Pakistan has addressed significant safety concerns regarding its national carrier, the country's aviation minister said Thursday, but the airline still needs authorities in Europe and the United States to lift a ban before it can resume flights to major Western destinations.
Pakistan International Airlines (PIA) was barred from flying in Europe and the USA in 2020 months after one of its Airbus A-320s crashed while landing at Karachi's Jinnah International Airport, killing all but two of the 99 passengers and crew.
Flight 8303 damaged its engines when the pilots attempted to land without the undercarriage lowered, and crashed into a crowded neighbourhood while circling for a second attempt.
The accident was attributed to pilot error as a result of the crew being out of action for months, having been grounded by the coronavirus epidemic.
The government investigation that followed discovered dozens of Pakistani pilots had faked their certifications or flying hours, prompting the airline's suspension from Europe and America.
On Thursday aviation minister Ghulam Sarwar Khan told a press conference a team from the International Civil Aviation Organization's Universal Safety Oversight Auditing Programme said Pakistan had now resolved outstanding issues.
"We addressed significant safety concerns," Khan said, adding: "We hope to resume our flight operations to Europe and the US by February or March this year."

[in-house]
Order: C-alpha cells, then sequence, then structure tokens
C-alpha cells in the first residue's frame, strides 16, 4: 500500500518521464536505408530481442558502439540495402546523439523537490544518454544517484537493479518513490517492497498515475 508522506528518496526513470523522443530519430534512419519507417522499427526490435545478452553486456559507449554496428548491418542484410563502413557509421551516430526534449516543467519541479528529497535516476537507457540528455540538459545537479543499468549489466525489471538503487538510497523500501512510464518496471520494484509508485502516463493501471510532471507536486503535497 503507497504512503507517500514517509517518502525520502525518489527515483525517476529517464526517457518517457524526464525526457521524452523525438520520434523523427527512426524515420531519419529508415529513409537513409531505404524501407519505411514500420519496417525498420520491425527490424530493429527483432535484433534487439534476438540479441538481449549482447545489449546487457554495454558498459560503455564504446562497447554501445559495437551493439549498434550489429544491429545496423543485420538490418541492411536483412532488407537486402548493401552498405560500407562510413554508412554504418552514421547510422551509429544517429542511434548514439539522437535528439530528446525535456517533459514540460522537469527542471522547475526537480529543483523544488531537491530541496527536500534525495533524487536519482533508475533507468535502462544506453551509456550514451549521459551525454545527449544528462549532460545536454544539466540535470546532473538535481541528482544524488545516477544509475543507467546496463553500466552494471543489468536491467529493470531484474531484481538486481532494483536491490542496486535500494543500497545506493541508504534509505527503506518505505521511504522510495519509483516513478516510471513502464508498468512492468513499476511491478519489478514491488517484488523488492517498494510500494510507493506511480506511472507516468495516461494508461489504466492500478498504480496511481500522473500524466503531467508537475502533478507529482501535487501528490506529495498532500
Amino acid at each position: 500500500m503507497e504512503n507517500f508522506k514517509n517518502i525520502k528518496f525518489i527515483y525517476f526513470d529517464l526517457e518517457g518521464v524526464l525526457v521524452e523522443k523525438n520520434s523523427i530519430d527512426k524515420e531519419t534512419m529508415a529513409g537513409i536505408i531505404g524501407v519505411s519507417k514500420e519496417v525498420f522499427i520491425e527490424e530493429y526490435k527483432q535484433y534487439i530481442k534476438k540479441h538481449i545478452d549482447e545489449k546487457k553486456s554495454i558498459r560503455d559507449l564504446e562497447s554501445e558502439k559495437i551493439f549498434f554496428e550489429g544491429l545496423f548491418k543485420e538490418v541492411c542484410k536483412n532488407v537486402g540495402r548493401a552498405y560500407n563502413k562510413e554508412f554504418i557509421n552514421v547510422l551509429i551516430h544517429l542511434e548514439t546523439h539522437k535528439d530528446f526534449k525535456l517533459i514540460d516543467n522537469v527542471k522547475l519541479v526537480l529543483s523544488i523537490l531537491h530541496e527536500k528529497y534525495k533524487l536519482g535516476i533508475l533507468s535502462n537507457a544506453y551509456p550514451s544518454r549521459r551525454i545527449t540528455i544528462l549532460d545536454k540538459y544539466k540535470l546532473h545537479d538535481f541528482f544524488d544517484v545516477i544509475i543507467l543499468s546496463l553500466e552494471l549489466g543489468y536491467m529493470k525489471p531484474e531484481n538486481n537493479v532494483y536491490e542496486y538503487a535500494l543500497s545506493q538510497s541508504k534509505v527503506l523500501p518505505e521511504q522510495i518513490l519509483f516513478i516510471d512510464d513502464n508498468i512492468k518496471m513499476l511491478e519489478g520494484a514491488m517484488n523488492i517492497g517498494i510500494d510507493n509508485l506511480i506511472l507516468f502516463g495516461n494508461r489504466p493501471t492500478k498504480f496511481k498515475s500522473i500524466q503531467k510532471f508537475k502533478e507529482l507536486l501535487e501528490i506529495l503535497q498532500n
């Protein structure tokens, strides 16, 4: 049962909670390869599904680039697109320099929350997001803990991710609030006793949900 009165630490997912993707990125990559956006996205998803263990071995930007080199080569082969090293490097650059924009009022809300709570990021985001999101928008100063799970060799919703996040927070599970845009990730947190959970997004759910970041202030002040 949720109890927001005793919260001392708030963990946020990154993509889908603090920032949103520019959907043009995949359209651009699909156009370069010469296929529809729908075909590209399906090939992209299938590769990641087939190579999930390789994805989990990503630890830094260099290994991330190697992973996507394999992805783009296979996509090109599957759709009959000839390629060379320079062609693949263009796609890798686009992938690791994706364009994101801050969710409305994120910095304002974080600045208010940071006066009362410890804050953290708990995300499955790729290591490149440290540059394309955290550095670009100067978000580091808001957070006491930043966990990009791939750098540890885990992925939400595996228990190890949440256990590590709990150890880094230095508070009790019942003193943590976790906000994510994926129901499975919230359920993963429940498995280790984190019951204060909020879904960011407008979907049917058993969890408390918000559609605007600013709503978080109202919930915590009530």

He said a follow-up inquiry into pilot certifications was part of the clean-up process.
Some 262 licences were found to be "dubious", he said, most of which have now been cleared after further training and testing.
However, 50 pilots had been dismissed because of irregularities.
"There has been a lot of criticism on us during the last two years, but we improved our safety standards," Khan said.
He added that Pakistan had signed an agreement with British civil aviation authorities for its pilots to be tested and certified in the UK.
Until the 1970s PIA was considered a top regional carrier, but its reputation plummeted amid chronic mismanagement, frequent cancellations and financial woes.
It still operates some domestic and regional routes, but Khan said the airline now hoped to resume intercontinental flights and add new destinations.
A senior Pakistani pilot told AFP there was still a long way to go.
"No country in the world recognises licences issued by our civil aviation authority in view of the obsolete system of examinations," he said, asking not to be identified.
Pakistan has a chequered military and civilian aviation safety record, with frequent plane and helicopter crashes over the years.
In 2016, a PIA plane burst into flames after one of its two turboprop engines failed during a flight from the remote north to Islamabad, killing more than 40 people.